I remembered having seen this technique at work, but could not recall it was Pushlets :)

    Would it be correct to say that the client side is exactly same as Pushlets while the server side is implemented differently…or I am missing something here ? As you said, I am also curious about what other names it has gone by !

    Warm regards,

  11. Posted August 16, 2006 at 12:30 am | Permalink

    That was an awesome article, still have to go through all the other links that are present.

    But all these “hacks” against the browser shouldn’t go unnoticed. These new Applications, are changing the way we browse the web.

    Soon I hope browsers should come up with the “Back” button for the “Last Ajax based event”. I don’t know how are devs @ Mozilla working towards it, probably Firefox 3.

  12. Posted August 24, 2006 at 10:51 am | Permalink

    Hi you all,

    i tried the code on ie5.5 on win98 and end up with:
    function rpc_iframe()


    var currentDomain = “localhost/?;

    var dataStreamUrl = currentDomain+?rpc-test/server.php?;

    var transferDoc = new ActiveXObject(?htmlfile?); // neue Seite






    var ifrDiv = transferDoc.createElement(?div?);


    ifrDiv.innerHTML = “?;


    Everything went fine… except the window wont close.

    Any ideas to manage it?
    Thanks in advance


  13. Affonso Loyola
    Posted September 5, 2006 at 9:01 am | Permalink

    So. How do we retrieve the content from the iframe?
    I’m trying some remote scripting calling “window.parent.callback” but
    it seems that the iframe doesn’t have any reference to the “outter” document.
    So anyone knows how does it work?

  14. Affonso Loyola
    Posted September 5, 2006 at 9:43 am | Permalink

    I’ve tryed what Martin Franz decribed, setting the:
    transferDoc.parentWindow.foo = foo;
    But I cant make it work!
    Someone successfull on that?

  15. Affonso Loyola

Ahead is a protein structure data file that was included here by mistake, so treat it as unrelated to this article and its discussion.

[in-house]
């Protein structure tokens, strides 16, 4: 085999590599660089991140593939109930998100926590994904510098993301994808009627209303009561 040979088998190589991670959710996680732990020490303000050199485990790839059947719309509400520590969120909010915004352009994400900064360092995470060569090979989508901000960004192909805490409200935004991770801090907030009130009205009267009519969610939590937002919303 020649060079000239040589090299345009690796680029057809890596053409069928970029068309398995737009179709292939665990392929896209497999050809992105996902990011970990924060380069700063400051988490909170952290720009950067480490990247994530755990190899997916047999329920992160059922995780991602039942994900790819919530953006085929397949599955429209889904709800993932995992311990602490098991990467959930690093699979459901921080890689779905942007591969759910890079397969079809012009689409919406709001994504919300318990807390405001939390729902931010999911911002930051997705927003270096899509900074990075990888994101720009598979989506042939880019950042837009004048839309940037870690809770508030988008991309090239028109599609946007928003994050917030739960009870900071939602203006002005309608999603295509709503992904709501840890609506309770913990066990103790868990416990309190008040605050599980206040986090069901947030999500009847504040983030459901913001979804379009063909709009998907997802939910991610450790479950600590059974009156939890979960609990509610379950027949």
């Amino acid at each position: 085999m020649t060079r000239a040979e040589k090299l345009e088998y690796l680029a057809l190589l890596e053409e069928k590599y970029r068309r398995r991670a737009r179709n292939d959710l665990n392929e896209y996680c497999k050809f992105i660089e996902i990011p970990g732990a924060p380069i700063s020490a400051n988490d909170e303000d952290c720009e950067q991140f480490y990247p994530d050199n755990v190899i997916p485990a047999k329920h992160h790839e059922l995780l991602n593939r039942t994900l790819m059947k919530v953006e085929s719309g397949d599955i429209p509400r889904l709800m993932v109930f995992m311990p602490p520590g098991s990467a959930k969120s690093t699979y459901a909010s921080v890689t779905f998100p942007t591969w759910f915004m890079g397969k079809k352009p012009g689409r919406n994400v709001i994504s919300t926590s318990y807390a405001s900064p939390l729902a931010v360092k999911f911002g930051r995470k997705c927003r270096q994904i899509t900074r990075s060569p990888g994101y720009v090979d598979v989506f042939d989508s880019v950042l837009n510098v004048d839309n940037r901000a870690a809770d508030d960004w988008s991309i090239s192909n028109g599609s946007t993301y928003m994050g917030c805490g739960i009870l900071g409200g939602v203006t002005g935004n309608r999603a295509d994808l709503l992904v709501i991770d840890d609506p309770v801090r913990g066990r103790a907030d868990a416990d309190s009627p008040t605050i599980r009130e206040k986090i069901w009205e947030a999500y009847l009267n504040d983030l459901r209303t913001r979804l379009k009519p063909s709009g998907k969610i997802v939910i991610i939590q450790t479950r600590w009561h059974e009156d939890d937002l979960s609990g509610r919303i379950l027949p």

Posted September 5, 2006 at 10:52 am | Permalink

    I think iI might not setting the domain rigth on the outter document and
    in the iframe. I’m sunning my application on localhost. Is that a problem?

  16. Posted September 14, 2006 at 6:59 pm | Permalink

    so,if the iframe is appened to the htmlfile activex object,
    how does the iframe frame’s javascript code call its parent frame’s functions? 
    just like the code “parent.transData(‘test’)” in the iframe.

  17. Posted September 15, 2006 at 8:01 pm | Permalink

    transferDoc.parentWindow.foo = foo;
    It works well,
    but I discover another fatal problem,the “htmlfile” activexobject will timeout after about 30s autolly,And the iframe doesn’t output anything.

  18. Bench
    Posted September 24, 2006 at 10:48 am | Permalink

    Interesting, but how do you call functions IN the window that opens the transferDoc FROM the iframe inside the transferDoc ?

    I see no logic with this at all:

    transferDoc.parentWindow.foo = foo;

  19. Bench
    Posted September 24, 2006 at 4:06 pm | Permalink

    incidentally, what would be the equivalent to this:

    var transferDoc = new ActiveXObject(“htmlfile”); // !?!

    for Firefox?

  20. Posted November 14, 2006 at 2:20 am | Permalink

     I don’t think there’s something equivalent for firefox…

  21. rick
    Posted December 1, 2006 at 4:15 am | Permalink

    Is here anybody who have found out the solution in firefox?

  22. Posted December 1, 2006 at 4:19 am | Permalink


  23. Ivan Garavito
    Posted December 19, 2006 at 11:02 am | Permalink

    Hi Alex,

    It seems that lots of them can’t try something new (to them). I’ve been tracking some of the Dojo Toolkit. It’s really amazing and interisting, but currently I understand that dojo uses Ajax to interact with the server. Do you, the Dojo’s development team, plan to adopt, port or migrate to “Comet” model? I know Dojo has the Cometd project, but is this a separated project? or will be integrated into dojo’s javascript libraries? If so, which version will include it?